|Description||Blackett's principal period of research on this topic was 1946-1951. His work on cosmic rays and their origin had let to an interest in astrophysics and the possible influence of magnetic fields on phenomena in electron showers. Further investigation led Blackett to postulate a proportional relationship between magnetic moment and angular momentum, which might constitute 'a possible general law of Nature for all massive rotating bodies'. This hypothesis, formulated in his 1947 paper published in 'Nature' (R.S. 56) attracted very wide attention among the general public as well as in scientific circles (See C.68-71).|
Experiments to verify the hypothesis were devised and undertaken, Blackett's own chief contribution being the construction of a highly sensitive magnetometer which eventually gave a negative result and thus disproved the general validity of the earlier theory. (See C.9-12 and note) The sensitivity of the apparatus, however, enabled weak magnetic fields to be detected, and was thus admirably suited to the work on paleomagnetism to which Blackett turned his attention. (see C.72-268 and the introductory note). Blackett's letters to J.W. Warwick, M. Farbstein (C.64) and W. Sullivan (J.97) give his account of his hypothesis and its history.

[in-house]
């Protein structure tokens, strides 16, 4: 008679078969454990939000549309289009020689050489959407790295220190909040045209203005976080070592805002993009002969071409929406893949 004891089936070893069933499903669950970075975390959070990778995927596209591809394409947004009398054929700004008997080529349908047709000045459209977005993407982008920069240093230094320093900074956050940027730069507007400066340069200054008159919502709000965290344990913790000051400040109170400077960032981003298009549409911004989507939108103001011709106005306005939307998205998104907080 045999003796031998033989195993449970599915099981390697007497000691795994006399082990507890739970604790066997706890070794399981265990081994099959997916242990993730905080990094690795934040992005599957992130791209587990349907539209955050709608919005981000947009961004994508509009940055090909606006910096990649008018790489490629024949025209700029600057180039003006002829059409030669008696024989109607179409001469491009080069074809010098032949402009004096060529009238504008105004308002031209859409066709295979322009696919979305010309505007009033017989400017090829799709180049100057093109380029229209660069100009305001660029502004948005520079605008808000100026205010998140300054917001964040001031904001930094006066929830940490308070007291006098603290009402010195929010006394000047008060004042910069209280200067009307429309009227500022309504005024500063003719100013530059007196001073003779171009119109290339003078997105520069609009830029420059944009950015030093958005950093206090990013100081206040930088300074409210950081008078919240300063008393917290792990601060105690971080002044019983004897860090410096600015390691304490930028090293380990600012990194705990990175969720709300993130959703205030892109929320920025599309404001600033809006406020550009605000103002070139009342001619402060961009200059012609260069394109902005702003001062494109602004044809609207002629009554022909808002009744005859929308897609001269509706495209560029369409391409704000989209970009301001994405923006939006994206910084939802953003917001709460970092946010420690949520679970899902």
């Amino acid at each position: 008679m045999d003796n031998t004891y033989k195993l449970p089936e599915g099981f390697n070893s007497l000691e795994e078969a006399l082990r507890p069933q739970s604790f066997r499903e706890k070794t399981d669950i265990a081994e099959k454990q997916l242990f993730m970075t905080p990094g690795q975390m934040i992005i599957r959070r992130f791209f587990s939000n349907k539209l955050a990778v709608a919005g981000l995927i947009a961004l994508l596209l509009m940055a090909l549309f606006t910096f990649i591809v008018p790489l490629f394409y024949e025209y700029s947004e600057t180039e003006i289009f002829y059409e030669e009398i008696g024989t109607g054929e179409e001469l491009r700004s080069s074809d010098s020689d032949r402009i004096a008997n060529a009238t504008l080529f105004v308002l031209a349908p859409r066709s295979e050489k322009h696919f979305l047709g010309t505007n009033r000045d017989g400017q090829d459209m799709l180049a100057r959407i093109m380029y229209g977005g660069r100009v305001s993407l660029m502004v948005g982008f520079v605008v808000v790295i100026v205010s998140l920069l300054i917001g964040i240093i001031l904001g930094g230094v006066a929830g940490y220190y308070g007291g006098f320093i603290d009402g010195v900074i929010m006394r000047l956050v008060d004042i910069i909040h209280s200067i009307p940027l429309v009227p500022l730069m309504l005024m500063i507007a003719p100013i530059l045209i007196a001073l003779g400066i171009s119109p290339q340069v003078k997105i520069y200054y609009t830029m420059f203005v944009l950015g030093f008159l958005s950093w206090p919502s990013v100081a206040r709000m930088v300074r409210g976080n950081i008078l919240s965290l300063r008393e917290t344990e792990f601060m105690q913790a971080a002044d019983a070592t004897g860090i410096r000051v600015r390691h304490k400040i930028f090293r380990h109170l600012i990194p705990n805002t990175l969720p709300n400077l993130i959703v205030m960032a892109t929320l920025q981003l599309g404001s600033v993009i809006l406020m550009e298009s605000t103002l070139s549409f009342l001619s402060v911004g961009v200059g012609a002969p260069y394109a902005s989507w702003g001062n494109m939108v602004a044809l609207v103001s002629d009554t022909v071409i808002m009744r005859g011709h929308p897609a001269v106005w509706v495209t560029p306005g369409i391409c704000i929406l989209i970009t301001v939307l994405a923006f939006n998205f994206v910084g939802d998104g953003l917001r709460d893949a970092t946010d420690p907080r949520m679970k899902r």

See Bernard Lovell, 'P.M.S. Blackett: A Biographical Memoir', Royal Society: 1976, pp39-44, and R.S. 54, 56, 60, 61, 62,64
The material is presented as follows:
C.1-29 Working papers, notes, lectures and publications relating to Blackett's hypothesis on magnetic spin and the devising of apparatus and experiments to test it. presented chronologically, retaining Blackett's folders and descriptions as far as possible. 1946-1954
C.30-40 Noteboks at manchester and Imperial College, by Blackett and his assistants. 1947-1954
C.41-71 Correspondence on magnetic spin 1946-1973